“It’s sometimes information from several sources, not just one other source, but three or four different public records sources,” said David O’Brien, a researcher at the Berkman Center for Internet and Society at Harvard, referring to how someone might re-identify someone whose name was scrubbed from the dataset by Yahoo.
Berkman in the News
The fact is that we don’t yet know what kind of relationship humans will have with their robots, sexual devices or not. Robot ethicist Dr. Kate Darling, a research specialist at the MIT Media Lab and a fellow at the Harvard Berkman Center, who studies the way robots affect human empathy, told me that human feelings for robots will be “a different type of thing… I don’t think that it’s ever going to rival human relationships, because we’re so complex and we’re so far away from building that type of AI.”
Clark, and Harvard professor Yochai Benkler, one of the legal experts that shaped the Internet’s development, have issued a warning in joint papers published in the American Academy of Arts and Sciences’ magazine, Daedalus. More than three decades after the worldwide communications network was born, Clark and Benkler say they’re deeply concerned that the Internet is headed in a dangerous direction that its founders never intended.
“Let’s start not with technology but with values.” That was the opening remark from Jonathan Zittrain, professor of law at Harvard Law School and the Harvard Kennedy School and cofounder of the Berkman Center for Internet and Society, who gave a lively talk January 10 at the 2016 Midwinter Meeting in Boston.
The global digital assembly line has arrived. Its workers labor at computer keyboards, performing the behind-the-scenes tasks that make the Internet appear intelligent and functional. They assign labels like “family” or “theme park” to photos, check that Web URLs work, verify addresses on Yelp , review social media posts flagged as “adult.”
All this presents an odd paradox. In Internetty circles, especially among people who’ve been on the web for a long time, a common mentality is that open is good. And though email may be despised, it is still a cornerstone of the open web. “Email is the last great unowned technology,” said the Harvard law professor Jonathan Zittrain in an episode of the podcast Codebreaker in November, “and by unowned, I mean there is no CEO of email… it’s just a shared hallucination that works.”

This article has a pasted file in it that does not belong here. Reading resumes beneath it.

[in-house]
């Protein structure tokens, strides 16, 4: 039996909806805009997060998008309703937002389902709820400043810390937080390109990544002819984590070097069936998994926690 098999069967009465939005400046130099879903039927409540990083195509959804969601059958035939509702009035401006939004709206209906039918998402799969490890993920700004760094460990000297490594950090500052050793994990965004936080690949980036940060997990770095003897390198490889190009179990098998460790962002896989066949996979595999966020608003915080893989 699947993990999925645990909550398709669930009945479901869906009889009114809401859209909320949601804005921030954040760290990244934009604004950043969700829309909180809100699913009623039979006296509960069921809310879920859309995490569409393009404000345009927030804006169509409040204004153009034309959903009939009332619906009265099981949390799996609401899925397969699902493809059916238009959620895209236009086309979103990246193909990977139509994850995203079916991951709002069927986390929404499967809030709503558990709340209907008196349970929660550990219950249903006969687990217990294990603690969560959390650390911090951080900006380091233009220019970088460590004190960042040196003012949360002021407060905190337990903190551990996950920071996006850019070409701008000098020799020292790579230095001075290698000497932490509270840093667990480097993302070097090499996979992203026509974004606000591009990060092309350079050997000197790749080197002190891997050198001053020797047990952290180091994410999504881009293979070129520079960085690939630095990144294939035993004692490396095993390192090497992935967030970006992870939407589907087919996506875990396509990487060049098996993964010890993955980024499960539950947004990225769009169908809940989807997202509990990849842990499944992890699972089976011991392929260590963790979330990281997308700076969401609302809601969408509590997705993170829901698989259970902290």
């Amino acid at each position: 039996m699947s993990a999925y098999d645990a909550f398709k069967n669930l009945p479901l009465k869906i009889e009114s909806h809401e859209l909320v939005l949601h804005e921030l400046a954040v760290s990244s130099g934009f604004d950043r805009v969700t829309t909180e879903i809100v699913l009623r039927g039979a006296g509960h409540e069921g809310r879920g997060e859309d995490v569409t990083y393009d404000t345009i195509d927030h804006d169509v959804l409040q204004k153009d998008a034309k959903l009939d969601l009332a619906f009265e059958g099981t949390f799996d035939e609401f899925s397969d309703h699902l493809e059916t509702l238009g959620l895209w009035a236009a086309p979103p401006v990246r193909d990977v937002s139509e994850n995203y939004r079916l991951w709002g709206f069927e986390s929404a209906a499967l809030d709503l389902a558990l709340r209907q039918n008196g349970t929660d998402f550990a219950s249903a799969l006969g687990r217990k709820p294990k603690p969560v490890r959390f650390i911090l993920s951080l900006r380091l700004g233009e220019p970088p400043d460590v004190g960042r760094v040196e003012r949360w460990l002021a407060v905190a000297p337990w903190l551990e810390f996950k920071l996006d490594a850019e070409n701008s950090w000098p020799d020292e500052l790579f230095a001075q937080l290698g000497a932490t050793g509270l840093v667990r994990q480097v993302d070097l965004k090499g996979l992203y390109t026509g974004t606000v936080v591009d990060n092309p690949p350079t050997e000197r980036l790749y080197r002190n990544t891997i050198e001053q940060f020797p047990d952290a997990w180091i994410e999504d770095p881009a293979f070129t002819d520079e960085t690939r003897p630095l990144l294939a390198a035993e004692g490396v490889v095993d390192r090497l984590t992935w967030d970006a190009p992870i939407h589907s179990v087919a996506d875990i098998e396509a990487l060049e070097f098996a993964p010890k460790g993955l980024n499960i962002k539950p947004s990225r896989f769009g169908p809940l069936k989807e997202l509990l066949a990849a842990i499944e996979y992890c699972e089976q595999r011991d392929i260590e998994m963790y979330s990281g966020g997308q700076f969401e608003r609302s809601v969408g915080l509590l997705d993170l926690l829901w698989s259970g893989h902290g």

As part of their transparency efforts, Google reports the requests. Lumen, a project of Harvard’s Berkman Center for Internet & Society (formerly called Chilling Effects), collects and publishes many of these requests. When Google does remove results, it provides a link to the URL where it’s preserved on Lumen, to questionable effect.
Let’s say, though, that the whole Hippocratic oath thing doesn’t work out. What are we really looking at? A next-generation consumer advocacy battle, one in which a victory depends not on class action lawsuits or government oversight but on popular awareness and education. The ultimate goal would be getting consumers to “vote with their feet,” says Vivek Krishnamurthy, clinical instructor at Harvard Law School’s Cyberlaw Clinic. He cites the digital civil liberties groups’ attempts to create a “nutrition label” for privacy. Indeed, Harris believes in “public awareness first,” more than a possibly nebulous oath.
“There is really no risk to to sharing it,” Rey Junco, a fellow at Harvard’s Berkman Center for Internet & Society, told NBC News.It doesn’t take that much effort to copy, paste and share something. If it turns out to be false, there are no negative consequences (aside from annoying your friends). If it’s true, you get money from Zuckerberg.